(REUPLOAD) Progress Report: Theory Test for Alcohol Catalyzed Magnesium Reduction of Sodium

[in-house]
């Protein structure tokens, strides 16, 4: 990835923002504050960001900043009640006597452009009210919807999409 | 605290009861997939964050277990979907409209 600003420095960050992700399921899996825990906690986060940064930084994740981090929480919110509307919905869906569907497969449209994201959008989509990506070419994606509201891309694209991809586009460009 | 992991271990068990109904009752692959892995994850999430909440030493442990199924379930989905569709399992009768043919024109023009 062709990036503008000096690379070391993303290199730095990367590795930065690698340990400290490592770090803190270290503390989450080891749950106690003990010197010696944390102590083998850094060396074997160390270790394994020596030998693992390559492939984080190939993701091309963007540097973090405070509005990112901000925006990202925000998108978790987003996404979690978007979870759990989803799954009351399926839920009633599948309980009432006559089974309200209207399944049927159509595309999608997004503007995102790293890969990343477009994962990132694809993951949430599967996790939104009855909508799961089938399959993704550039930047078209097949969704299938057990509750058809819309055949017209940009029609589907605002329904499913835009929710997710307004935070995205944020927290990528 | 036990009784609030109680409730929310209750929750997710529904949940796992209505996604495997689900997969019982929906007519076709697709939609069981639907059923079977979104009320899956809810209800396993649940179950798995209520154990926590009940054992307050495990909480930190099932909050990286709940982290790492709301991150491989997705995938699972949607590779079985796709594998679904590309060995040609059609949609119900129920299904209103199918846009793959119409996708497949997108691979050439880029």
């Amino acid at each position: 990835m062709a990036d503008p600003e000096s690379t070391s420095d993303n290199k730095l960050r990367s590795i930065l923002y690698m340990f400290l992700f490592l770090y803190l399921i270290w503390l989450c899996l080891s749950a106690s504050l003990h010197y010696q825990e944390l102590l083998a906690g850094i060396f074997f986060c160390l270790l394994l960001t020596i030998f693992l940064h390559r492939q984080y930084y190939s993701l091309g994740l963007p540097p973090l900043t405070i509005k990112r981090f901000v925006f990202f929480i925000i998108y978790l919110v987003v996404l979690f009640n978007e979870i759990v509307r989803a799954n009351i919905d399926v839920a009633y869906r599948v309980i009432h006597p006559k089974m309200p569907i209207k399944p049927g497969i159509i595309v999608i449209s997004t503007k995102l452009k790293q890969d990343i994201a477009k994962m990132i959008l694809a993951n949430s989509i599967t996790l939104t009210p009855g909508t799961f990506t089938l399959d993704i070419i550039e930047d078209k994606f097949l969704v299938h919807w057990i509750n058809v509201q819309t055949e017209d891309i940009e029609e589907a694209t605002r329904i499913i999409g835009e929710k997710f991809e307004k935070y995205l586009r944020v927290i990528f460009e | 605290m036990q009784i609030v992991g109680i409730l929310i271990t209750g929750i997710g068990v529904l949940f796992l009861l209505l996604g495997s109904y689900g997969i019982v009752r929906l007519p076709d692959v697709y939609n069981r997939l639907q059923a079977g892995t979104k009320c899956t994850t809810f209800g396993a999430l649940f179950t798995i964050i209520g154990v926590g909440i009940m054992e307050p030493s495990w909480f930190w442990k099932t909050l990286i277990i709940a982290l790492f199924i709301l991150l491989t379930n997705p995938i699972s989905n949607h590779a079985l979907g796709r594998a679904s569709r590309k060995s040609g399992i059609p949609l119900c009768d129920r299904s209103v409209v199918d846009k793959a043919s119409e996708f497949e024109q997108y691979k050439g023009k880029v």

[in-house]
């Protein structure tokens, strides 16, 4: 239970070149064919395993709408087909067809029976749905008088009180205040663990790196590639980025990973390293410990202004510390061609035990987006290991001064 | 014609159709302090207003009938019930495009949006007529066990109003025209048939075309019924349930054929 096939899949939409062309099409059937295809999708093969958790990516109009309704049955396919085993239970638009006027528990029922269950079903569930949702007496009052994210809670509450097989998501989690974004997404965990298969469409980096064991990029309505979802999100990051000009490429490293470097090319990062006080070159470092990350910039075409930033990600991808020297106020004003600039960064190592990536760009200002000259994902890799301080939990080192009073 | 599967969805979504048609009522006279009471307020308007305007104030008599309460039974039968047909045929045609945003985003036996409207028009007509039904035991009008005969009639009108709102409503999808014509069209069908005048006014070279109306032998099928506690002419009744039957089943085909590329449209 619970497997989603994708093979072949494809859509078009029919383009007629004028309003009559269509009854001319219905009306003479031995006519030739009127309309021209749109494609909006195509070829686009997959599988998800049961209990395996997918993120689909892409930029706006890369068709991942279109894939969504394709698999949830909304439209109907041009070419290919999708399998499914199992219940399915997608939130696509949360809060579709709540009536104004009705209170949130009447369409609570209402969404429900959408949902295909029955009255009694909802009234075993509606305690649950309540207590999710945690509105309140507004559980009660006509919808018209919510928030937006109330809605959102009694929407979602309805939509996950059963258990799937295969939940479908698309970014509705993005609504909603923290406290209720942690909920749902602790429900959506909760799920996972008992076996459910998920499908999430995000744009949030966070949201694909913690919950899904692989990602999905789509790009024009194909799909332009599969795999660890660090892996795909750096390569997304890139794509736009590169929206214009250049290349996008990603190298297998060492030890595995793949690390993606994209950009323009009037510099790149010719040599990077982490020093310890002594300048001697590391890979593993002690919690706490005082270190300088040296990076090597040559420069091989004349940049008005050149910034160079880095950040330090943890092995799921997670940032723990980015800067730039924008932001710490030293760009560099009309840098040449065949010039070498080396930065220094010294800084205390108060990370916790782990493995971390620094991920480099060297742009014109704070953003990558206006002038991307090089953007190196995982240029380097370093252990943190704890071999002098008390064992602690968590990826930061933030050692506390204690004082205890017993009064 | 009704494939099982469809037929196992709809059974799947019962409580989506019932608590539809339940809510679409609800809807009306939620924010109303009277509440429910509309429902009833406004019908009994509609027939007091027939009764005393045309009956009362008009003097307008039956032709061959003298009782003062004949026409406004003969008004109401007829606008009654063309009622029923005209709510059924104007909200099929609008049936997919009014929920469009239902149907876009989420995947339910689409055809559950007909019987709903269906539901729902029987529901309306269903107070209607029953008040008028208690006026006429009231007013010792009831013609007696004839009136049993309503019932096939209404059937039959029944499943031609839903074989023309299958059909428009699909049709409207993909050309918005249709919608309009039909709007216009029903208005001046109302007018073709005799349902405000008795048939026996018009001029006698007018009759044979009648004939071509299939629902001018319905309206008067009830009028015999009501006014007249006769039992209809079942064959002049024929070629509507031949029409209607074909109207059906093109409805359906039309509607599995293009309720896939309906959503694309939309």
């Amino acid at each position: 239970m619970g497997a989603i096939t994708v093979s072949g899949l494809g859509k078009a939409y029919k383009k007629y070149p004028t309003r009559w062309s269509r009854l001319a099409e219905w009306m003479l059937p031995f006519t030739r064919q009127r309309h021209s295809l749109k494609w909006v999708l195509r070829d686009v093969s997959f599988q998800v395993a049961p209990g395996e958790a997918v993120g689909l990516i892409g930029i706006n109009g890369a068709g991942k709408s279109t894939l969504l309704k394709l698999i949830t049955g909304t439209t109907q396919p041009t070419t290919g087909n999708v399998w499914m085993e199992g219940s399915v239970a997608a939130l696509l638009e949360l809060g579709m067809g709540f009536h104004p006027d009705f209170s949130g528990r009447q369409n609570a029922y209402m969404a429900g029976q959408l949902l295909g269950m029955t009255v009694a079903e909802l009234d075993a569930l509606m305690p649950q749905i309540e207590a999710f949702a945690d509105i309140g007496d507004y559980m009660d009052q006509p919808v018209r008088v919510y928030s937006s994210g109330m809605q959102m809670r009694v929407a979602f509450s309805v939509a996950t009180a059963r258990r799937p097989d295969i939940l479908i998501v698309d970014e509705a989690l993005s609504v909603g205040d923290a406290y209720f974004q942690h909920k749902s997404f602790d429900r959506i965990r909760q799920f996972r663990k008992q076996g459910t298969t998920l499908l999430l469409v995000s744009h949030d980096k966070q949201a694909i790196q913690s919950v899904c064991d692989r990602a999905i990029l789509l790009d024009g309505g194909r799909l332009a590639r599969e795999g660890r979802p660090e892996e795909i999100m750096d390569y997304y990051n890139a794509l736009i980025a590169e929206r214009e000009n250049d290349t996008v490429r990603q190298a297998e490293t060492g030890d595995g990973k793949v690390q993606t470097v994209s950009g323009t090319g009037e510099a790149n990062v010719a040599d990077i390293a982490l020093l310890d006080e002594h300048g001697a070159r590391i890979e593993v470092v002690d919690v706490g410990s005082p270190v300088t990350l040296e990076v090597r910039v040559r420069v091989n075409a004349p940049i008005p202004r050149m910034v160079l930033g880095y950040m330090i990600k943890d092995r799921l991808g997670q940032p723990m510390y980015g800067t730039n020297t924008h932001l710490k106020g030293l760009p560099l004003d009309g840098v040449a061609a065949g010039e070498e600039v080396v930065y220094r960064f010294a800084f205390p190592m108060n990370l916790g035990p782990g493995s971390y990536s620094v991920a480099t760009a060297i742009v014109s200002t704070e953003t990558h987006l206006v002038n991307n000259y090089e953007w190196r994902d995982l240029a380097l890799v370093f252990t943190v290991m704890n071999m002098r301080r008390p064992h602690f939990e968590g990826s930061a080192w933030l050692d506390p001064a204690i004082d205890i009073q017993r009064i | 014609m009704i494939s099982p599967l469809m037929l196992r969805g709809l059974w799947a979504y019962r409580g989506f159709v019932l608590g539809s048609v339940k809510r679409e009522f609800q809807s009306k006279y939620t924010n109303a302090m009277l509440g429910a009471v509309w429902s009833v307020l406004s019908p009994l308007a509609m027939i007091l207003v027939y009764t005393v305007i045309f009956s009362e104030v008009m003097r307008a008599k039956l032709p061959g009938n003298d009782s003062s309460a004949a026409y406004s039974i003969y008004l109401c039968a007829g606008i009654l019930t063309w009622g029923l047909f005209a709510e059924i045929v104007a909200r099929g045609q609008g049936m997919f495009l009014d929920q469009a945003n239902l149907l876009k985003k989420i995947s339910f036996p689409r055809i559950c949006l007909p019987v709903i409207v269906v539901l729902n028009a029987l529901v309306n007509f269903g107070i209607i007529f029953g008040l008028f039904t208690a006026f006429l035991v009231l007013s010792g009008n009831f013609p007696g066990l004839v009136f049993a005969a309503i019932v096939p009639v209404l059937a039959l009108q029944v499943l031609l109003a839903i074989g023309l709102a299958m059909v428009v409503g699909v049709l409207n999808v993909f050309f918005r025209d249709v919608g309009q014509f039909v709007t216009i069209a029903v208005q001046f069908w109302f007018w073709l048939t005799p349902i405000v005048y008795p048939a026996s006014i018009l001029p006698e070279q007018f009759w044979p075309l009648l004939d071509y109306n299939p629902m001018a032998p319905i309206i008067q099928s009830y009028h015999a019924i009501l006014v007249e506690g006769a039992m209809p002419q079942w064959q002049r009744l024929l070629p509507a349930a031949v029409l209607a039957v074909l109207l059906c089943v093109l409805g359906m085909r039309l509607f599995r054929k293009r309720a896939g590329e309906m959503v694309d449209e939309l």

Warning: The experiment deals with high temperatures. Sodium is a dangerously reactive and flammable metal. Fire safety protocols must be in place. Greetings fellow nerds. So i have a very exciting progress update: I have successfully made sodium by the alcohol catalyzed magnesium reduction approach. The process though is terrible and practically worthless since the alcohol is thousands of times more expensive than the sodium produced. But I did this not to actually make sodium this way, but to prove the theory you can make sodium this way. So this video will be more about the process of research rather than the procedures of chemistry. So a brief reminder: I’ve been trying to make sodium by the alcohol catalyzed magnesium reduction approach where magnesium is reacted with sodium hydroxide using an alcohol catalyst. The amateur has already used this process to make potassium to great success. This should be safer and higher yielding than the dioxane process which requires an initial high temperature thermochemical reaction that likely burns a lot of the sodium before it can be recovered. That is, if we can get this to actually work. I am not the first person to try this. The amateur community has been working on this years but to very little success. A few amateurs reported success but without pictures or further replications by others their reports were met with skepticism. My own attempts to try this have failed as well. The current theory, although it’s closer to a hypothesis at this point in time, is that the reaction mechanism proceeds by solvating the alkali metal ions in solution using an alcohol. It’s well known in chemistry that sodium alkoxides are not as soluble in organic solvents as potassium alkoxides. So according to the current theory we need a sodium alkoxide that is soluble for this to work. Unfortunately most of us amateur chemists only have access to light alcohols. These form alkoxides that have extremely low solubility in organic solvents. What was needed was a heavy alcohol, one that had a large enough carbon chain so it would have more non-polar character than polar character and thus dissolve in organic solvents even as an alkoxide. So I made a series of heavier and heavier alcohols using grignard reactions. I hope that one of them would work. Afterward began my research mixing together sodium hydroxide, magnesium metal, tetrahydronaphthalene solvent and experimenting with different alcohols. Unfortuantely, every experiment kept failing. i found out later that the tetrahydronaphthalene can react with sodium and produce tar. The reaction is slow but enough to shutdown the catalytic reaction. At this point though i’ve been spending months on this project and needed to reevaluate whether it was worth continuing or abandoning. I needed a model experiment running under perfect conditions to see if making sodium this way was even possible. The experiment had to be so far at the extreme end of the theory that, if the theory was sound, it would have to work. Proving the theory possible would determine if i should put the continued effort in or abandon the project. So to do this we setup a condenser on a flask with 10mL of pure 7-hexyl-7-tridecanol. This is a superheavy alcohol that i engineered specifically because it would be the ideal alcohol for this experiment. It’s a tertiary alcohol catalyst, but at the same time it’s so large that it can also serve as the solvent. Lighter alcohols cannot be used as the solvent because their alkoxides are solid even at these temperatures. But 7-hexyl-7-tridecanol alkoxide should still be fluid even without dissolving it in another solvent. Now the alcohol is yellow due to some minor impurities but it’s still the majority component. However, to make sure the impurities don’t interfere, i’m putting in half a gram of sodium metal and heating until it melts. The sodium will help jumpstart the reaction and destroy any reactive impurities. Now i know it’s kinda redundant to add sodium in an attempt to make sodium, but this being a model experiment i’m specifically trying to see if we can get any sodium production at all. We can then figure out the practicalities later. Similar to testing if something is a fire hazard by setting it on fire. Setting it on fire isn’t the point, it’s to see if it can burn at all. Anyway, once the sodium was dissolved we then added in 3g of lab grade magnesium metal powder. This is grignard quality magnesium i normally reserve for highly sensitive experiments. We let this react with maximum heating for half an hour so the alcohol etches the magnesium surface activating it for our reaction. This should be at least 200 degrees celsius in there, mostly likely higher. Now we drop in 4g of sodium hydroxide and let it react. Okay these conditions don’t get much more ideal than this. Sodium jumpstart, high quality magnesium, and an alcohol that has been engineered to be the perfect catalyst and solvent at the same time. If this doesn’t work i’m packing up and moving onto to projects with betters odds like dating a supermodel or becoming a novelist. Well it looks like the supermodels will have to wait since it seems like it’s working. Those tiny shiny spheres look like sodium is being produced. This is a great result, this confirms the process can work. All you amateur chemists that were successful but no one believed you, you are now vindicated. It actually works. I’m not sure, but i think this is the first video evidence of making sodium this way. Anyway i ran this for a few hours and stopped it. I could have run longer to finish it but i was more interested in just getting it to work rather than isolating the product. And there it is after cooling, sodium metal along with unreacted magnesium. This is a lot more sodium metal than the initial sample i used to jumpstart the reaction. So we are producing it and not just regenerating it. To test it i scooped out a sample and put it in water. That is definitely sodium metal. So this process works. The major problem is that 7-hexyl-7-tridecanol is incredibly expensive since it has be custom made. I tried the same experiment again this time with the much cheaper 3-ethy-3-pentanol but it failed since the alkoxide solidified even at these temperatures. Nonetheless our original result is still important. It means that the theory is sound and it’s worth the effort to continue researching this. There may yet be a combination of alcohols and solvents that are cheaper and still effective enough to viably obtain sodium. So my apologies to all the disappointed supermodels out there. I’m going to go back to the lab and keep working on this. I’m much more confident now that we will be able to succeed. Hopefully i’ll some more positive results in the coming months. Thanks for watching. Special thank you to all of my supporters on patreon for making these science videos possible with their donations and their direction. If you are not currently a patron, but like to support the continued production of science videos like this one, then check out my patreon page here or in the video description. I really appreciate any and all support.